A search for other bHLH repressors of SxlPe

Our findings that mutations in the cis-acting Dpn-binding sites led to earlier and higher levels of SxlPe-lacZ expression than did loss of dpn protein, suggests that other bHLH proteins bind these sequences to repress SxlPe. We used a genetic approach to identify the missing proteins by examining mutants with defects in known, or predicted, bHLH repressors for alterations in SxlPe expression (Moore et al., 2000; Ledent and Vervoort, 2001).

We began with E(spl)m3, a maternally supplied HES-family repressor previously cited as a negative regulator of SxlPe (Dawson et al., 1995; Poortinga et al., 1998). We found that embryos derived from mothers whose germlines lacked E(spl)m3, expressed SxlPe in a completely wild-type pattern (data not shown). There was no ectopic activation of SxlPe in XY embryos, and XX embryos expressed SxlPe at normal levels with normal timing. Homozygous mutant embryos were also wild-type for Sxl expression indicating that any zygotically expressed E(spl)m3 was without effect on SxlPe. The deletion allele we used, Df(3R)E(spl)P11, also removes the E(spl), E(spl)mγ, E(spl)mβ, E(spl)m5, E(spl)m7, and E(spl)m8 loci (Nagel et al., 2004), eliminating seven HES proteins as maternal or zygotic regulators of SxlPe. The protein most similar to Dpn is Side (CG10446) (Moore et al., 2000). We examined several Side deletion mutants for dominant maternal and recessive zygotic effects on SxlPe, but found none, consistent with reports that Side is not expressed maternally, or in the early embryo (Tomancak et al., 2002; Chintapalli et al., 2007; but see Moore et al., 2000). We did not analyze Side for recessive maternal effects because we expected the relatively large Side deletions to be cell lethal in germline clones.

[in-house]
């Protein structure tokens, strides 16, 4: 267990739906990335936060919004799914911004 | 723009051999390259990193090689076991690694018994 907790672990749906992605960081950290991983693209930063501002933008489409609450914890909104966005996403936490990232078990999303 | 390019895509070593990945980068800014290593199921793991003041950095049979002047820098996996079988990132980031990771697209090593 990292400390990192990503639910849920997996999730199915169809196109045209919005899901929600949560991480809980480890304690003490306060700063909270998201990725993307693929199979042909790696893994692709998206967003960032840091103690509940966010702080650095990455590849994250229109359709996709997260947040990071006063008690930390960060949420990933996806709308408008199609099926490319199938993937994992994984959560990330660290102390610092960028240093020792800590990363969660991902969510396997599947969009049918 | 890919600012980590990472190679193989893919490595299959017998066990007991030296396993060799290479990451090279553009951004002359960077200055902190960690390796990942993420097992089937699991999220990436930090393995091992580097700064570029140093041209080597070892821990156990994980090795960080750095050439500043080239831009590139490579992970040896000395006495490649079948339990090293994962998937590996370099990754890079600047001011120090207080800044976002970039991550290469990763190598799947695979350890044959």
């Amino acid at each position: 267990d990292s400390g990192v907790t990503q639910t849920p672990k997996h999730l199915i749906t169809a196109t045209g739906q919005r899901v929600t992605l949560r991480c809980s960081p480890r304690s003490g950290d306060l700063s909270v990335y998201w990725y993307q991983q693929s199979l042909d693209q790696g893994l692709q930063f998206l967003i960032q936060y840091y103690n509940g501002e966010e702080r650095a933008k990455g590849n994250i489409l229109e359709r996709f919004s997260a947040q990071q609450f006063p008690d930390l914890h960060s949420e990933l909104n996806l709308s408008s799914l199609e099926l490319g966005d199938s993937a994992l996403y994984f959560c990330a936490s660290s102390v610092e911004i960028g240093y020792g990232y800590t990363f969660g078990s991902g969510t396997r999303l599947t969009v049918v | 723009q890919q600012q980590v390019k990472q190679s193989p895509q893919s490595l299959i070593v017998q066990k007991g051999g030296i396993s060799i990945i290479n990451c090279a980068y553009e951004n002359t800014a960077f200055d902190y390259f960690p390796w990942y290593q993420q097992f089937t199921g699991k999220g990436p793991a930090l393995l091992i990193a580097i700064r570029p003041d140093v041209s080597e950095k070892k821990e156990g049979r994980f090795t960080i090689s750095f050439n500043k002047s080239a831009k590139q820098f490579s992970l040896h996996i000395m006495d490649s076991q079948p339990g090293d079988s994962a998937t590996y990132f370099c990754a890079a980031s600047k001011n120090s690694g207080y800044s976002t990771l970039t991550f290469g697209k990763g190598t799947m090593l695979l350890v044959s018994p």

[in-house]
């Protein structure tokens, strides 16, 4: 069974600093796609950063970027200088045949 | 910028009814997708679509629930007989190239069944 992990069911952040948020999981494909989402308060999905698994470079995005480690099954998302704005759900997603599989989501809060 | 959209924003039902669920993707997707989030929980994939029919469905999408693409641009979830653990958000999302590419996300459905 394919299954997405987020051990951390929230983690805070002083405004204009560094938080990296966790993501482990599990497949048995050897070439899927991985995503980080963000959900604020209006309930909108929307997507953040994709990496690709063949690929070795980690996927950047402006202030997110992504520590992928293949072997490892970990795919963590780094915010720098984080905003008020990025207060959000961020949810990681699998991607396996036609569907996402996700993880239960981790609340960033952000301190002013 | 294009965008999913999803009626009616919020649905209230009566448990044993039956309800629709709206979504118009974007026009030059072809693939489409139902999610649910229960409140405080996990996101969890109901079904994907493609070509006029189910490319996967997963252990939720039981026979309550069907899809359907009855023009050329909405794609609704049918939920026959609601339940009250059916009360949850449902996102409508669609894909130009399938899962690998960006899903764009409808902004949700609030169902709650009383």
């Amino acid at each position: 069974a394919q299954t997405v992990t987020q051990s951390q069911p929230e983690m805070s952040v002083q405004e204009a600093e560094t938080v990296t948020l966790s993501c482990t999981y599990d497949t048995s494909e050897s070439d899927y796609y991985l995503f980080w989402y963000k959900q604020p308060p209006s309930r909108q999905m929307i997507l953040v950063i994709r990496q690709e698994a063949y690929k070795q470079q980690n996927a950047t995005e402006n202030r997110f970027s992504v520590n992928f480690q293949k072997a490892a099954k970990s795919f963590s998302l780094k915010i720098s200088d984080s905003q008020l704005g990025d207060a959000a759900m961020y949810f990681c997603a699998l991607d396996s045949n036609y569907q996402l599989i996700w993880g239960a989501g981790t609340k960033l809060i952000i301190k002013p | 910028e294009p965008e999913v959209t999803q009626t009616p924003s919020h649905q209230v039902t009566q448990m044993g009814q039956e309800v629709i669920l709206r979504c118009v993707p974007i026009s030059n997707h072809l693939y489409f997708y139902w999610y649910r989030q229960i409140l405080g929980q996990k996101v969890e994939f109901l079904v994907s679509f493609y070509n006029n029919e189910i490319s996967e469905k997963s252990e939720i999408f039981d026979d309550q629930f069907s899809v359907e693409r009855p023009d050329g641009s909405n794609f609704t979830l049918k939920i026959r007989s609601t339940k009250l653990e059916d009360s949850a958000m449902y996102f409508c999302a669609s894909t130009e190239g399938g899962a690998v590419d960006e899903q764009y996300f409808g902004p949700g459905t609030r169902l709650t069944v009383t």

Maternal Hey negatively regulates SxlPe